Birth of my second daughter— Volvo XC90 (she was actually born IN the car, but that's a whooole other story).
    Now— Volkswagen Touareg. Friendly and smart.

    I loved every one of those cars, and TOTALLY see my life in cars too.

    Vroom.

  • Great post. You're not alone, for sure. My life is summed up by the following:
    '71 (the year of my birth) Volkswagen Beetle (red)
    '81 Honda Civic Wagon (I was sensible in my early 20's)
    '84 Honda Accord Sedan
    '86 Volkswagen Vanagon (mommy-hood begins)
    '96 Honda Odyssey (the old wagon-style)
    '04 brand new Honda Odyssey minivan
    '00 Toyota 4Runner (divorce brings out the adventurer)

    Interesting idea — eras defined by our cars. Great post.

  • my family loves cars. i don't anymore, but the rest of my family (sisters, parents) get a new car each year. the first car i drove was a black (and white) '54 chevy bel air, a year before i was legally allowed to drive. my dad had to help me turn the steering wheel at first. i had scrawny toothpick arms and, as you know, those cars are tanks that predate power steering. my grandfather still has that classic in his garage, though he no longer drives at 93. my father has a '55 chevy belair two-door hardtop convertible that he fully restored himself (just like he did with the '54). it's bright cherry red and he put a corvette engine in it, and over the years it has become a real symbol, an icon, to our family. my mom had a 60-something falcon until a couple years ago, and now she has an old VW bug. they always have one classic car each in addition to their main car.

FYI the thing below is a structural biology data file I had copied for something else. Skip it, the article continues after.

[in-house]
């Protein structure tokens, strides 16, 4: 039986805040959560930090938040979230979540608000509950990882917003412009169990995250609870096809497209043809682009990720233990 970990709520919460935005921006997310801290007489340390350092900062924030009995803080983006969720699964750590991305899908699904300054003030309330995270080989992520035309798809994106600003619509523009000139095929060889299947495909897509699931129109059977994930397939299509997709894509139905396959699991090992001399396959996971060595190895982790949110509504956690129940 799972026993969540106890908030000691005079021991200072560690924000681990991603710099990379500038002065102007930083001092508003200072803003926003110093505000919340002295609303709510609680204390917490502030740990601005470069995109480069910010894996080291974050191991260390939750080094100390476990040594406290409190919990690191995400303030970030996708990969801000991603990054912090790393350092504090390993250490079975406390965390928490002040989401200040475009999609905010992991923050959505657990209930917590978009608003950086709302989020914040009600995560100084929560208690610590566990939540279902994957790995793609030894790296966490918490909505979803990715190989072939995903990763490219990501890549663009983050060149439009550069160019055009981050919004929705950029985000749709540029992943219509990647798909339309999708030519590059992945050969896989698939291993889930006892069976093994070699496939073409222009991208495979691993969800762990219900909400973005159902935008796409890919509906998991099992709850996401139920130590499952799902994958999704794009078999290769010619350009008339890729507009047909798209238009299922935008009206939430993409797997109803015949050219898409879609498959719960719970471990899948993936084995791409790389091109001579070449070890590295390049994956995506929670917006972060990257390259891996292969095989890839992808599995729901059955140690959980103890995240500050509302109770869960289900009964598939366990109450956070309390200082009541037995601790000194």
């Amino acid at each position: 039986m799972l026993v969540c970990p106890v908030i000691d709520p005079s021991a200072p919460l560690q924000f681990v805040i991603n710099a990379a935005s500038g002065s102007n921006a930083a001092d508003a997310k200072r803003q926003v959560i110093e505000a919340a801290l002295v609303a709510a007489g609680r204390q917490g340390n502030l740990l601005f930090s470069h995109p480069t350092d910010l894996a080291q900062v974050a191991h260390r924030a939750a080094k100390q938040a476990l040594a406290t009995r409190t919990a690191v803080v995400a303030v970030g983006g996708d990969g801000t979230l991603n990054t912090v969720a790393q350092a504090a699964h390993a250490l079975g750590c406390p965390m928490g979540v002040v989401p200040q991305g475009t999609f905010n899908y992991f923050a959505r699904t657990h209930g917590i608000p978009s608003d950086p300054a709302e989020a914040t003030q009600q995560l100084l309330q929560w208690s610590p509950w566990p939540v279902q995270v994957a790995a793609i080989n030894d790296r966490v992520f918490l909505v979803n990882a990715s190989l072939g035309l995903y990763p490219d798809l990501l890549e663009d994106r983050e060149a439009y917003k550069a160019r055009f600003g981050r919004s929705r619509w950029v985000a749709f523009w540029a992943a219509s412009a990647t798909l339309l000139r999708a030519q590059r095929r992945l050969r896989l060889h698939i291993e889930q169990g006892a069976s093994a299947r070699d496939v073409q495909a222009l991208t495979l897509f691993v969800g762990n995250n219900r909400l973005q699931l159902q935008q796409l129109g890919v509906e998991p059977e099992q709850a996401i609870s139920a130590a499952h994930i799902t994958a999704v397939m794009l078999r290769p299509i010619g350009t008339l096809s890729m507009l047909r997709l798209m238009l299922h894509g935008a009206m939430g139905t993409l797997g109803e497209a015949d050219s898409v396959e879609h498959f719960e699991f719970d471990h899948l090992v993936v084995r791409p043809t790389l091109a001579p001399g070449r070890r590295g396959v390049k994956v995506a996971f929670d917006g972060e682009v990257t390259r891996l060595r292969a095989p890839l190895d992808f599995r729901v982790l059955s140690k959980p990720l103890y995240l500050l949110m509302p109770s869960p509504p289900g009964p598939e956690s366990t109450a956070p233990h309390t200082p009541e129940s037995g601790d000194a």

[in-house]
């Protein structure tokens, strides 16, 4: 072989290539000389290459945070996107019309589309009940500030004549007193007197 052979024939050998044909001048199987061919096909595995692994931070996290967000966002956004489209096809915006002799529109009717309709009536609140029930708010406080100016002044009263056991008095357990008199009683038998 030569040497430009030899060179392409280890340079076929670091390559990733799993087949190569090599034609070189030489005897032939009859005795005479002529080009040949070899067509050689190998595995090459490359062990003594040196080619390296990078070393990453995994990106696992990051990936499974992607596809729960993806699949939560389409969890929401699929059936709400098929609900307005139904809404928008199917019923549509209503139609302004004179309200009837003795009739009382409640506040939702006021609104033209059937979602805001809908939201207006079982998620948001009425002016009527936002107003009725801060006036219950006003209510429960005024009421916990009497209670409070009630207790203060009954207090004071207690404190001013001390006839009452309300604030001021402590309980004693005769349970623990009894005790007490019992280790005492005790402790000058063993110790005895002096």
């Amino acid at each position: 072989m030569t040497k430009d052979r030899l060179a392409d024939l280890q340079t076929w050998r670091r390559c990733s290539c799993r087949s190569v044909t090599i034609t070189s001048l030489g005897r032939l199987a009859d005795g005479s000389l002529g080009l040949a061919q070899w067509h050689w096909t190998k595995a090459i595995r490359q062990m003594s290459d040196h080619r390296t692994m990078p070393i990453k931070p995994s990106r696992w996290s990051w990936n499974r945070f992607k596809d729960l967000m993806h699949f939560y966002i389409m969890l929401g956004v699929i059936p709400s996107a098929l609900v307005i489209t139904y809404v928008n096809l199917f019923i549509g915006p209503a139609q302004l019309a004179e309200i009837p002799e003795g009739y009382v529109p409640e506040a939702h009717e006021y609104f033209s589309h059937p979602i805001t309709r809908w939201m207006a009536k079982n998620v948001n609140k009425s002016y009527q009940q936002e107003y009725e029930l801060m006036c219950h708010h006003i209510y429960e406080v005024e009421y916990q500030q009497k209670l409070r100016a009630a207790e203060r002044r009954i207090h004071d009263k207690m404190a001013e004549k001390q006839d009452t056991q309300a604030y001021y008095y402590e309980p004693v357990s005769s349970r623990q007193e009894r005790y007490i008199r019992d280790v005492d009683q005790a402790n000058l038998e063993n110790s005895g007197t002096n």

my first car was a 1979 ford pinto. mind you, i went to high school in the early 1990's. my grandfather liked to buy all his grandkids their first cars–and i don't think he paid more than a few hundred bucks for any of them. i'm sure you remember the deal with the ford pinto. one of my best friends was not allowed to be a passenger in my car, due to the fear of explosion should the pinto be hit from the rear. i don't know if the car was actually recalled and repaired. for all i know, it very well could've exploded in an accident. the pinto's previous owner was a town low-life of sorts–he bought beer for underage kids. he had long blond hair, like me. i'd get waves and honks all over town from people i didn't know–one time someone waved an empty beer case at me like it was a flag. it handled like a go-kart. actually, it pretty much WAS a go-kart.

    though i went through a VW phase, it's probably no coincidence that i currently drive a ford.

  • Actually, a tiny bit similar with the Ford thing…..my very first car was a Ford Fairmont. She was lovingly named Bertha by all my friends. My parents(or I) didn't have a lot of money so she was bought for cash in the amount of $500 back in the late 80's. What mattered to me more than anything else was that this car was mine, only mine. I have many wonderful memories of that car.

  • I grew up in the automobile business as well. I think that I worked as a title girl from the minute that I could pick up the phone and make calls. I can EASILY tell my life story, the ups and downs, my great loves and those that were fleeting through cars.

    Oh and the only way that I know how to give directions is… Take a right at the Ford dealer and go past 3 used car dealerships, when you get to the Acura store you’re almost there.

  • Pingback: Nissan Leaf Electric Car Drive and Review()